Sweet Summer Snow: Patch Skiing

29 Jun 2012

Keeping it Real

Photo by Spence Abbott

We’ve all seen them glistening from the summer mountain sides, reminding us of our deep love of winter as we sweat in the hot sun.  Some of the most die hard of us have even grabbed our boards, thrown our boots in our backpacks, braved fighting willows, alders, and altitude, all for a few of those magical turns…or at least thought of it. Well Stev Fargan has officially dubbed this activity “Patch Skiing” and being that June marks his 105th consecutive month patch skiing, he’s become sport’s biggest fan.  In this post, Stev speaks out about his passion.

MRA-How would you describe patch skiing?

SF-Patchskiing is usually post-season skiing, sort of like the “playoffs” of skiing. It is not crowded and there are no lift lines (there are no lifts either.) In the summer I really do enjoy that standing in front of an open freezer door feeling while patchskiing.

Photo by Pat Keane

MRA-How did you get started?

SF-I can thank my wife Michele for getting me started. She worked for the U.S. Forest Service at a fire lookout. When she arrived at Bunker Hill Lookout in 1998 she noticed that there was a lot snow on the north facing slopes. She encouraged me to bring my skis up with me when I visited her there. I was immediately hooked and have been seeking out more snow patches ever since then.

MRA-What is patch snow like?

SF-Often the patch snow is corn snow. Patch snow can be that wonderful top few inches of re-frozen and re-melted snow that skis very smooth. You can even see tracks much in the way you can see tracks made by skiers in fresh powder. Also, sometimes you may encounter suncups. They can be tricky when they get big. However, since I started using Lhasa Pows (Bro Models by PM Gear) suncups are a lot easier to deal with.

MRA-Where are the patches found?

SF-Patches can be found all over high elevations in the mountains. Getting the timing right helps when patchskiing. Ideally going right after a road is open after a winter closure allows for skiing right back to your car or truck. At other times you may need to hike for a few miles just to get to the base of a snow patch before making a climb up, skiing down and hiking all the way back. Some of my favorite places to go patchskiing are areas near Saddlebag Lake, Dunderberg Peak, Sonora Pass, Monitor Pass, Ebbetts Pass, Carson Pass, and Mount Lola.

MRA– What do people say when they see you?

SF-“Are you going skiing?” Where is the snow?”  “How was it?” “That’s cool!” I have even experienced hearing hikers clap and cheer out loud watching me and my friends ski.

One of the best responses was shared by my friend Ben. On an approach some hikers said, “You hike all this way to ski?” He responded, “You hike all this way not to ski?”

MRA-What’s the hardest month to find a patch?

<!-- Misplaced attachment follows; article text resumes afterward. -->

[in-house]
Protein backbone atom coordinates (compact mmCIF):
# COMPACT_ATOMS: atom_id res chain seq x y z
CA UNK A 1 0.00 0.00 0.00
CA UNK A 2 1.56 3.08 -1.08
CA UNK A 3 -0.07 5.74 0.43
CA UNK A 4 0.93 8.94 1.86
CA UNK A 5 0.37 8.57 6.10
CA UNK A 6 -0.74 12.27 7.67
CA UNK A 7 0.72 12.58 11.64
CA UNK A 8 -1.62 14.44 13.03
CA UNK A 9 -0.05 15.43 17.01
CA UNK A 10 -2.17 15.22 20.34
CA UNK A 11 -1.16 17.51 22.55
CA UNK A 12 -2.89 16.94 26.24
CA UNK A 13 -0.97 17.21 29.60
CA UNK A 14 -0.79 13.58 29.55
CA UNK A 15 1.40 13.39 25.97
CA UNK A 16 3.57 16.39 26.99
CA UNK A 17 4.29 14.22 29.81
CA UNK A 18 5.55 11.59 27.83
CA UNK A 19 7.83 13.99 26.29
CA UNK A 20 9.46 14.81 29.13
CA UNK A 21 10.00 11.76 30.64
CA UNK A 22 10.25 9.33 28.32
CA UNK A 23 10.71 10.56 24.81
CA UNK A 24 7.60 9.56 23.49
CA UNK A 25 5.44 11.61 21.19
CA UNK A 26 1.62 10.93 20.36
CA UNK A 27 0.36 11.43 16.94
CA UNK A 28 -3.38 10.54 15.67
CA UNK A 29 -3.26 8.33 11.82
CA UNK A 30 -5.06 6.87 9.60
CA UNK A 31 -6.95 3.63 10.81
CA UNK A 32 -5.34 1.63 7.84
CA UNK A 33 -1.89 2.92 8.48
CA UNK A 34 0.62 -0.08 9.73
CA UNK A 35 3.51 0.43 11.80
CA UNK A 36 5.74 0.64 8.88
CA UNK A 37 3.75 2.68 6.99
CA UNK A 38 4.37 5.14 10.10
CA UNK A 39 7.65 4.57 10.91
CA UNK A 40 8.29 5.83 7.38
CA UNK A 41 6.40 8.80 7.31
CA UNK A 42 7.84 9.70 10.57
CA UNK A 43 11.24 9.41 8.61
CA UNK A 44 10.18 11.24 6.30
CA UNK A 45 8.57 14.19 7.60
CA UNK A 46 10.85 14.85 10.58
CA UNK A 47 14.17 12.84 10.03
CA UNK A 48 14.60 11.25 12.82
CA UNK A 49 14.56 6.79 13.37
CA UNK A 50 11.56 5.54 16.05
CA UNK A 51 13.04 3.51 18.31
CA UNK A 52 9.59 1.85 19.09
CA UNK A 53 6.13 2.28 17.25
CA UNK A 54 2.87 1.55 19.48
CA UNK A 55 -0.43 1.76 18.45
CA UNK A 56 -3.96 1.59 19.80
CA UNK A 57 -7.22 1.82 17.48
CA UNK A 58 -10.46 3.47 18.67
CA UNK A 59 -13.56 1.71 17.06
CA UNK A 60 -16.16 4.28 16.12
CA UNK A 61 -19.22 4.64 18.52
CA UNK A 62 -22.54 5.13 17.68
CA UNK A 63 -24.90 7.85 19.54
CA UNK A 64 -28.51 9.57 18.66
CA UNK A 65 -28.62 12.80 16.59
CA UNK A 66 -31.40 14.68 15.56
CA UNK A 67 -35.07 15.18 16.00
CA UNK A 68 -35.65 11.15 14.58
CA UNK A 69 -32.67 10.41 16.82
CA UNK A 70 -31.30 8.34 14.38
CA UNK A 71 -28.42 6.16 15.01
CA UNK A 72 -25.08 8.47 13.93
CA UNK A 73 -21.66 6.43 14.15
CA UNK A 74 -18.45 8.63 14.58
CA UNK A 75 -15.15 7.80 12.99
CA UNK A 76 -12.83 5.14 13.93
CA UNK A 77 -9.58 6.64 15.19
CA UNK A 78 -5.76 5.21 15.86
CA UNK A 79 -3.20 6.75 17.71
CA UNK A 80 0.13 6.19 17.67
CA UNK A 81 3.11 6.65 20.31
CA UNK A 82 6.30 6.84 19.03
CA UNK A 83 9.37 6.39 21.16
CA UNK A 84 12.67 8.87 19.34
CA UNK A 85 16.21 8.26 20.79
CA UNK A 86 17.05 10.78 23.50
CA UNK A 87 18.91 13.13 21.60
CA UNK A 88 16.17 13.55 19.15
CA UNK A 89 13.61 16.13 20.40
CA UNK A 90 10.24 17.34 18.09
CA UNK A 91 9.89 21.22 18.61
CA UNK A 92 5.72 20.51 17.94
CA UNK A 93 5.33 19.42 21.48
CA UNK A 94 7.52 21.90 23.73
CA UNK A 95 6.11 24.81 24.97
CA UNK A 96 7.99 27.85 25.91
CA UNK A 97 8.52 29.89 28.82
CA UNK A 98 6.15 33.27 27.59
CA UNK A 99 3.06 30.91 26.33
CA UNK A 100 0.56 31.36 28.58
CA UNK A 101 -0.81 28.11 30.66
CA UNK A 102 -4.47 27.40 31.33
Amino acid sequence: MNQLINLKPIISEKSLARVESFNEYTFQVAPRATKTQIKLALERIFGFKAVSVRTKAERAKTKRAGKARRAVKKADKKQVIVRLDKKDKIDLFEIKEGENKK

SF-I would say that September or October can be the hardest months. By September there has been a lot of snow melt along with a long time since there has been any new snow. By October there is often less snow unless we get some significant early snow storms.

Photo by Spence Abbott

MRA-Do you ever lose motivation?

SF-No. It is a lot of fun. Even if getting up there to the snow is well over half the fun. (It takes much less time to ski down.) Keeping my consecutive month streak alive adds to the motivation. As of this June I am at 105 consecutive months.

MRA-What’s the strangest thing you have encountered while skiing a patch?

SF-I’m not sure if I would call it the strangest, but I would say that one of the most fun days patch skiing had to be with my friend Spence. Spence has an expansive musical knowledge, a prolific and professional writing background combined with a creative passion for skiing. We did an entire day of skiing patches based on the original members of the Wu-Tang Clan. There is a patch below Roundtop that sometimes forms the shape of a letter ‘W’ which looks a lot like the symbol for the Wu-Tang Clan. We skied nine runs on different patches that all connected with a Wu-Tang Clan theme. We hope to do some more theme-based patch skiing in the future.

Actually, there has been one very memorable strange occurrence. On the drive down from Jack’s Glacier near Dunderberg Peak we were nearly attacked by some giant jackrabbits. They looked much larger than coyotes. They might even be related to jackaloupes as their large ears might have covered their antlers.

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Stev Fargan was born in 1960 in a flat place called Illinois. In 1983 he bought a one-way ticket to the west coast. After a few years he understood the strong desire to be in the mountains, likely inherited from his great-grandparents, who were from Zakopane, Poland.  In 1992 he moved to Nevada to be closer to the mountains and to fulfill his skiing passion.

He recently started a patchskiing website: http://www.patchskiing.com

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